Also, if you're spending your time seeking validation, it can be dangerous because it opens you up to be swayed in a direction that either you don't want or is worse for you. Typically, you'll have your guard down during this period of looking for confirmation, which makes it more difficult to think clearly about your own future.
I almost fell into this trap when I was thinking about leaving my job. Some people - mostly my family - tried their hardest to convince me to stay put. I was very close to agreeing with them. But had I remained with that company, I would most likely have continued to feel miserable and end up at a point where I'm almost certain that I would have been fired due to my performance or attitude suffering greatly.
Some co-workers that I confided in didn't want me to leave. I initially thought that they just wanted me around, but in reality, it meant that they would most likely be shouldering the workload I left behind. You need to be extra careful when you're in an emotional state of wanting to change something drastically. While most people want to help you sincerely, there will still be others who will take any opening to push their agenda on you and take you down a path where you don't want to be.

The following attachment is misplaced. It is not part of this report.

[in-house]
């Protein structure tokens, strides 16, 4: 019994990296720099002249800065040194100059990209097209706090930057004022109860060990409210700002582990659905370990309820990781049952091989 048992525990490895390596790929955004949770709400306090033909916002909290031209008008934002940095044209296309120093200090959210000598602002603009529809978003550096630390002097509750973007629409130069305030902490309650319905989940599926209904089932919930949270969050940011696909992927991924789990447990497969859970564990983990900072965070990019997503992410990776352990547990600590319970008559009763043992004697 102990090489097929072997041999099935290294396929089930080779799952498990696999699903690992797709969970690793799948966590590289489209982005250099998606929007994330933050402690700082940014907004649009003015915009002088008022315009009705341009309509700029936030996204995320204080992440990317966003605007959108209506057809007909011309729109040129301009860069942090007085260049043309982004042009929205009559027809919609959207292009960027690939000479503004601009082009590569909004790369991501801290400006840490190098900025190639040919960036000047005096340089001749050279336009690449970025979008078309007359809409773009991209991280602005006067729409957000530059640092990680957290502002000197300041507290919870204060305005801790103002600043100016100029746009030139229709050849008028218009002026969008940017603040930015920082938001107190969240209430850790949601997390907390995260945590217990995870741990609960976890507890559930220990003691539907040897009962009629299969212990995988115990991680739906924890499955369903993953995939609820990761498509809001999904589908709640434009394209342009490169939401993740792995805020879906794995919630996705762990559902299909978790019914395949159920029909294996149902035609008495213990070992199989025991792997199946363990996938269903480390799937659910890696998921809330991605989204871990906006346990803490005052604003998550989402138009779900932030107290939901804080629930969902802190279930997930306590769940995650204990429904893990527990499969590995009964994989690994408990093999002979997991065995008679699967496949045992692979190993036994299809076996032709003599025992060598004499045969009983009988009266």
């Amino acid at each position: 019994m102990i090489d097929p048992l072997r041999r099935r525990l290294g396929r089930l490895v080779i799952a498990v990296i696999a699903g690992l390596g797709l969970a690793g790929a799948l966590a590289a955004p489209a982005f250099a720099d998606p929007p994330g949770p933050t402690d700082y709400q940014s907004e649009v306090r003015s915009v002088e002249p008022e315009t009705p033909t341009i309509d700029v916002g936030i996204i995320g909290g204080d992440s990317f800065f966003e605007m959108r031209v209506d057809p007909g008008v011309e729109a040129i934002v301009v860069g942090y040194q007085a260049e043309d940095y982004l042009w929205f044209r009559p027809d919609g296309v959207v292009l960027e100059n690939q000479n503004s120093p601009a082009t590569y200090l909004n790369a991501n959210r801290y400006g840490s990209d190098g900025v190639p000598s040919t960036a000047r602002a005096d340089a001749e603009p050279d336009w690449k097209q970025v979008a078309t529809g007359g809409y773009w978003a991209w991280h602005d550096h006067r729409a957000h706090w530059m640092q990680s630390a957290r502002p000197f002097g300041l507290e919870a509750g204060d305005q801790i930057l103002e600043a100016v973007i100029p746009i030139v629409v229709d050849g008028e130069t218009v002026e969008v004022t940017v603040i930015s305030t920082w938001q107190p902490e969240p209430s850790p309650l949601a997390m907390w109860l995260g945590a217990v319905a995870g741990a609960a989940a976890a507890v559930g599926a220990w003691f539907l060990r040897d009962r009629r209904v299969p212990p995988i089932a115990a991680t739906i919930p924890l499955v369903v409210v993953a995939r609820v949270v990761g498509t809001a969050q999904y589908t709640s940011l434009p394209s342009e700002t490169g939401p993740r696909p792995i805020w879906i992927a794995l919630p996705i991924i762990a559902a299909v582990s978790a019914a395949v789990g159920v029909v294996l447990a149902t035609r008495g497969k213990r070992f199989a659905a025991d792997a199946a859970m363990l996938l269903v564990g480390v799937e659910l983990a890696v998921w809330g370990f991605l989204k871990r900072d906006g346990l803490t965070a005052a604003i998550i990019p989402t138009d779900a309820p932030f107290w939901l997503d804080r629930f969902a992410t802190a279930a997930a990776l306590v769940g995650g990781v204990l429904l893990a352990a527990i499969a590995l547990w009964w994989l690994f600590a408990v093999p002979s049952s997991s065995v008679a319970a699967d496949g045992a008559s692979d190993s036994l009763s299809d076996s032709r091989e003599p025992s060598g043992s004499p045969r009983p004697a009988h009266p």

Seek advice as long as it's not merely for validation
The purpose of this article is not to persuade you to just do what you want without talking to anyone about it. Seeking advice for any life-altering event is strongly recommended to help give you balance and perspective, especially if you're genuinely undecided on what to do next. However, if all you're looking for is to have validation from others who agree with what you want, don't waste your time or theirs.